UNISON marks International Workers’ Memorial Day

Workers around the globe call for ‘strong laws, strong enforcement, strong unions’

UNISON members and staff yesterday joined colleagues across the UK and around the globe in one of the most successful International Workers’ Memorial Days to date.

The focus for the memorial day this year was ‘strong laws, strong enforcement, strong unions’.

Workers, trade unionists and campaigners heard about both the harrowing tragedy of lives lost and the huge difference that can be made by union safety reps.

UNISON general secretary Dave Prentis blogged that, “In 2016 we should be able to design workplaces where no-one has to die as a result of their job.”

However, the UNISON Schools Seminar was told that the government’s own figures show at least 20,000 workers dying each year from injuries and illnesses related to their job.

The actual figure is thought to be closer to 50,000.

And Dave Watson, head of policy and public affairs for UNISON Scotland, noted that in many countries the toll on workers is far worse.

Many events chose to specifically remember local workers who had fallen foul of poor health and safety management.

In marking the day at the UNISON health conference, UNISON president Wendy Nichols made a simple yet often missed observation.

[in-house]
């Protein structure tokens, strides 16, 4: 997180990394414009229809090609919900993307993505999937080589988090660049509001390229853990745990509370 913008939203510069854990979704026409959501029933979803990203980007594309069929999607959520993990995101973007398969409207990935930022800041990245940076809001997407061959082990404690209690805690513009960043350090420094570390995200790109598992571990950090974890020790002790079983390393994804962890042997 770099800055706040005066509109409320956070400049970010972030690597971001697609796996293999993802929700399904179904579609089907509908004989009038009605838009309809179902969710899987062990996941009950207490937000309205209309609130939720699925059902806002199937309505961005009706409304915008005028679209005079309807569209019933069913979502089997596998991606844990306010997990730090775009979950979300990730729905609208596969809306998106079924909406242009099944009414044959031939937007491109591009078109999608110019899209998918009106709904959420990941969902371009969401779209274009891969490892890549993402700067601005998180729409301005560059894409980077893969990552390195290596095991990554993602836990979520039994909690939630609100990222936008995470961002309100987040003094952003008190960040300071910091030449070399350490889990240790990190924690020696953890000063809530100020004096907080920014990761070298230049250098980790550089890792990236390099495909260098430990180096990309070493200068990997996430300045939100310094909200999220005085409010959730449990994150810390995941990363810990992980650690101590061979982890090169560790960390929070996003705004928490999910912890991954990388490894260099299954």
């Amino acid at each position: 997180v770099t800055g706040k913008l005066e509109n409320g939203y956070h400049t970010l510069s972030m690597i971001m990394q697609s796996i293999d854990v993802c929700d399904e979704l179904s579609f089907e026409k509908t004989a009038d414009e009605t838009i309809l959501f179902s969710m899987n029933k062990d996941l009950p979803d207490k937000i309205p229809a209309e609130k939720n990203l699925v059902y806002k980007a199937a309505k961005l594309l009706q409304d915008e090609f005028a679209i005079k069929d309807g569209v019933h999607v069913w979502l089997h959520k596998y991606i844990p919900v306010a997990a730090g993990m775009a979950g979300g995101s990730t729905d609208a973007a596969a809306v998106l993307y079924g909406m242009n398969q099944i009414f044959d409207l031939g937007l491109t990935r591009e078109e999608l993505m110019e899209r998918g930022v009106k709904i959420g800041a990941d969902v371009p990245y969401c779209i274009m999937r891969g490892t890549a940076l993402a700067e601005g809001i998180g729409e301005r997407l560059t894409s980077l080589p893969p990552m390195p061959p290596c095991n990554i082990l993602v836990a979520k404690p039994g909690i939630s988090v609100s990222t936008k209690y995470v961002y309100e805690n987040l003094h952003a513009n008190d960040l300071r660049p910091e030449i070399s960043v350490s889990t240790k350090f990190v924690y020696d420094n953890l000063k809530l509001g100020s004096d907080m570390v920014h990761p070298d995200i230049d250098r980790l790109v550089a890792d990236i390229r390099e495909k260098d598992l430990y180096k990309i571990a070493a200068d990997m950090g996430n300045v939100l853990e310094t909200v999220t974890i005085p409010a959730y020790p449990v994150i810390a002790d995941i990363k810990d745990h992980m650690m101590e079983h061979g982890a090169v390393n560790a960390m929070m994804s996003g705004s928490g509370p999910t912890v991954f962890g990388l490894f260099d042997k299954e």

“Good health and safety doesn’t just benefit workers, it benefits everyone,” she said. “This is because a safe and healthy workplace is also likely to be a safe and healthy school, hospital, or community care package for the children, patients, or the elderly and infirm.”

Speaking at the UNISON Centre staff event, assistant general secretary Roger McKenzie highlighted the key role that the union’s safety reps played in ensuring the health and safety of employees at work.

In one recent case, a safety rep had identified that staff were being slowly poisoned by carbon monoxide, he said. In another, the rep demonstrated such alarmingly high levels of stress amongst members that the employer was compelled to tackle the hazard.

“These tragedies, hazards, and near-misses demonstrate the seriousness of poor health and safety management, and the fact that safety reps can and do make a huge and positive difference.”